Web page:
Barry Rascovar: O’Malley’s latest pension grab

February 09, 2014 at 7:29 pm

By Barry Rascovar

For MarylandReporter.com

Md. Treasurer Nancy Kopp at her 2011 swearing in with Gov. Martin O'Malley.

Md. Treasurer Nancy Kopp at her 2011 swearing in with Gov. Martin O’Malley. (Photo by Jay Baker, Executive Office of the Governor)

It takes quite a bit for the quiet, diplomatic State Treasurer, Nancy Kopp, to criticize her fellow Democrat, Gov. Martin O’Malley. But she gently laid it on the line in opposing O’Malley’s $100 million budget cut for state pension contributions.

“It’s a question of trust,” Kopp said, as reported last week by MarylandReporter.com.

Bond rating agencies will look askance at O’Malley’s effort to permanently reduce by $100 million a year the state’s commitment to funding future pensions. “It will be very difficult to defend” when the agencies question her, she told legislators.

What Kopp didn’t say, but others are filling in the blanks, is that O’Malley’s action is a cold, calculated slap in the face of state workers.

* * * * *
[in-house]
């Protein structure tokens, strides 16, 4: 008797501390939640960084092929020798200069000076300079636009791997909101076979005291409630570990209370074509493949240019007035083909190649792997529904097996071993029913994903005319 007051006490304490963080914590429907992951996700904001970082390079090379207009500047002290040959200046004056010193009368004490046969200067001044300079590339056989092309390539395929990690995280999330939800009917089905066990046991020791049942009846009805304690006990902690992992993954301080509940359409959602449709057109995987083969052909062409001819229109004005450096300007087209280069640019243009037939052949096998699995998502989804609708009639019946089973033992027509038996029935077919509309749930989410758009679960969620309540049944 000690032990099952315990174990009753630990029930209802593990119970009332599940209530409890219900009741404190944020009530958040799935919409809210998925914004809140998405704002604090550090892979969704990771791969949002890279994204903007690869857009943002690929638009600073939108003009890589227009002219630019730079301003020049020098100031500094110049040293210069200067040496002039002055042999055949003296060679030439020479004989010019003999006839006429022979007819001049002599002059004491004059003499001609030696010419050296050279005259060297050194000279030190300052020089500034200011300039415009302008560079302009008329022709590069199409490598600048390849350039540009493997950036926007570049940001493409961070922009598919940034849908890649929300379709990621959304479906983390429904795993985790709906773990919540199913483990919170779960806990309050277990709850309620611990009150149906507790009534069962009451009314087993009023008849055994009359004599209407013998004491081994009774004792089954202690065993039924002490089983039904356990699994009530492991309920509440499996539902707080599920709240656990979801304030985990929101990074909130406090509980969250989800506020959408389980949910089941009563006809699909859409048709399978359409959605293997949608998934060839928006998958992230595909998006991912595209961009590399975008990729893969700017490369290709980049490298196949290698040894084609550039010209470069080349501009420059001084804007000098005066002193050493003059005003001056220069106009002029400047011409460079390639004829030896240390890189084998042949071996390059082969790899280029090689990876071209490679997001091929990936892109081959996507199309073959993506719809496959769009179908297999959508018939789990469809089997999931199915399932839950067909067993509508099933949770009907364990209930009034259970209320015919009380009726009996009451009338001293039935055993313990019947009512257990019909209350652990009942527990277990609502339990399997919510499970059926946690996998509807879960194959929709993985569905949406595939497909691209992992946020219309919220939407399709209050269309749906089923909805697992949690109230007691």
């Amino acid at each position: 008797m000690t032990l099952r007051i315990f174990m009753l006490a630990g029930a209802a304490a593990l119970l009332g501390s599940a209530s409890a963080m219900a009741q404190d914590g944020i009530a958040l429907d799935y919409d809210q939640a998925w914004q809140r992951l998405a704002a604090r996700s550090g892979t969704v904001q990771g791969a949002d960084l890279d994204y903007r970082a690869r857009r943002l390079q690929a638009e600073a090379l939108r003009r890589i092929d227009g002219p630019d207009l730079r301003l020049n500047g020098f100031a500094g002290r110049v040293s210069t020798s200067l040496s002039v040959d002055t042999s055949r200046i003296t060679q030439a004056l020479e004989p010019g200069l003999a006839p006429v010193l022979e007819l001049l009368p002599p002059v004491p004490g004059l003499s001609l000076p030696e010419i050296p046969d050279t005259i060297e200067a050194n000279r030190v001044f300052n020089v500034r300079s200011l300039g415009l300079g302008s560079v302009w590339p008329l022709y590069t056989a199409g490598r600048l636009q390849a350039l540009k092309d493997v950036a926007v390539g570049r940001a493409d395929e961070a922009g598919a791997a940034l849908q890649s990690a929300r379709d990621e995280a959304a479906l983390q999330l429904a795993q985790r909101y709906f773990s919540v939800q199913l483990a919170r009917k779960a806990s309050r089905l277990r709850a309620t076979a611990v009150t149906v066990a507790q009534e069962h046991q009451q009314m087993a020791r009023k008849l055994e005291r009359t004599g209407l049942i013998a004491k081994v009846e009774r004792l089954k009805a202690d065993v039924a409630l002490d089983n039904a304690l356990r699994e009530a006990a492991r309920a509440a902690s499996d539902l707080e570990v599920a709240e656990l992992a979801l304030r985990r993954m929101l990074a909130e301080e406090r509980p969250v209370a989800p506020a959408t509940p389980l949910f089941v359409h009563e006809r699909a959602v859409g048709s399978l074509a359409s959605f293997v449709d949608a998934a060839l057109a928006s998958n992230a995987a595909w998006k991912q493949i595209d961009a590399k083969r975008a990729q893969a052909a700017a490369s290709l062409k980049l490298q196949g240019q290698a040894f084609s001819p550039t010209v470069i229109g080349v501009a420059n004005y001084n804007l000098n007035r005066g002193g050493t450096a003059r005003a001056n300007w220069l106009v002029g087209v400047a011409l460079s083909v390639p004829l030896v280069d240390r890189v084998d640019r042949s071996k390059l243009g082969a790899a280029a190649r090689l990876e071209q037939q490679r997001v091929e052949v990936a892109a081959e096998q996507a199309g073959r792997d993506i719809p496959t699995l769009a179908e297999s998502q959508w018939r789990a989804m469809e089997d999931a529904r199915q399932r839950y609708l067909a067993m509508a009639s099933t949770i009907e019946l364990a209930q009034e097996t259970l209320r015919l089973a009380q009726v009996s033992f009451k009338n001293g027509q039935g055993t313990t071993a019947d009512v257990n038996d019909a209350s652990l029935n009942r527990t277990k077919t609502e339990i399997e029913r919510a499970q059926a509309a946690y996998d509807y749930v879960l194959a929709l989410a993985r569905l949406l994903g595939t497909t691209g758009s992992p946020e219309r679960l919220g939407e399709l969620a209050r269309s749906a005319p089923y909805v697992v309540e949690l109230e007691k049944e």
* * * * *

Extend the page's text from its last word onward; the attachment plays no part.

He is reneging on an agreement he made with them just a few years ago.The irony is that the very same “working families” O’Malley defends so passionately are the ones hurt most by his callous action.

O’Malley walks away

Working-class state employees and teachers were asked in 2011 to pay more into the pension fund and accept lower future benefits. Now they are watching the governor walk away from his part of the deal.

Gov. Martin O'Malley was smiling as he presented the last of his eight budgets, with Budget Secretary Eloise Foster and Lt. Gov. Anthony Brown.

Gov. Martin O’Malley was smiling as he presented the last of his eight budgets, with Budget Secretary Eloise Foster and Lt. Gov. Anthony Brown. (Photo by MarylandReporter.com)

That will “be dimly viewed” by rating agencies, noted retirement fund executive director Dean Kenderdine. For good reason.

What he and Kopp don’t know is how close Maryland could come to losing its coveted Triple-A bond rating because of O’Malley’s pension-funding duplicity.

The good news is that the General Assembly’s budget panels aren’t likely to accept the governor’s high-handed action.